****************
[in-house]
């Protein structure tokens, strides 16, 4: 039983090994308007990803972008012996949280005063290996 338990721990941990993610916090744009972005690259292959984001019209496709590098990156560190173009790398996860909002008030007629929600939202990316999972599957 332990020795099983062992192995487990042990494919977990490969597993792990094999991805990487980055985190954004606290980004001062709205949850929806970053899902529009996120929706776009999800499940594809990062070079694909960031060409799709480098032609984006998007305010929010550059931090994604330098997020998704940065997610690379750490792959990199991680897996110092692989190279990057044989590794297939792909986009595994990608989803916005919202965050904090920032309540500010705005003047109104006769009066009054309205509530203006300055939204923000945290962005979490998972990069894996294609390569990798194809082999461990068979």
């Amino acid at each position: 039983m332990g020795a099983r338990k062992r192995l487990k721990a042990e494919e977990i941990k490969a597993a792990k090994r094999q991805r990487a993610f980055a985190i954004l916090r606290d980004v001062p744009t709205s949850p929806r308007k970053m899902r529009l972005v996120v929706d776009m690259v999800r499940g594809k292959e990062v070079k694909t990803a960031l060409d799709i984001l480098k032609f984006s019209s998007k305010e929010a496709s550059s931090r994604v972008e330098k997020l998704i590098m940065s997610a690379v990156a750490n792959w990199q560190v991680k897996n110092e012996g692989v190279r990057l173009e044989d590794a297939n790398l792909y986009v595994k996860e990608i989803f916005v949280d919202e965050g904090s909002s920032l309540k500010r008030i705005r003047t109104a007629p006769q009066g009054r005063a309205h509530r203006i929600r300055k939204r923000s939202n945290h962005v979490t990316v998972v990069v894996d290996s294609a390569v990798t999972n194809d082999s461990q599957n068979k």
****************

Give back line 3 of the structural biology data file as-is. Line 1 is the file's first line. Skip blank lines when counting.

């Amino acid at each position: 039983m332990g020795a099983r338990k062992r192995l487990k721990a042990e494919e977990i941990k490969a597993a792990k090994r094999q991805r990487a993610f980055a985190i954004l916090r606290d980004v001062p744009t709205s949850p929806r308007k970053m899902r529009l972005v996120v929706d776009m690259v999800r499940g594809k292959e990062v070079k694909t990803a960031l060409d799709i984001l480098k032609f984006s019209s998007k305010e929010a496709s550059s931090r994604v972008e330098k997020l998704i590098m940065s997610a690379v990156a750490n792959w990199q560190v991680k897996n110092e012996g692989v190279r990057l173009e044989d590794a297939n790398l792909y986009v595994k996860e990608i989803f916005v949280d919202e965050g904090s909002s920032l309540k500010r008030i705005r003047t109104a007629p006769q009066g009054r005063a309205h509530r203006i929600r300055k939204r923000s939202n945290h962005v979490t990316v998972v990069v894996d290996s294609a390569v990798t999972n194809d082999s461990q599957n068979k």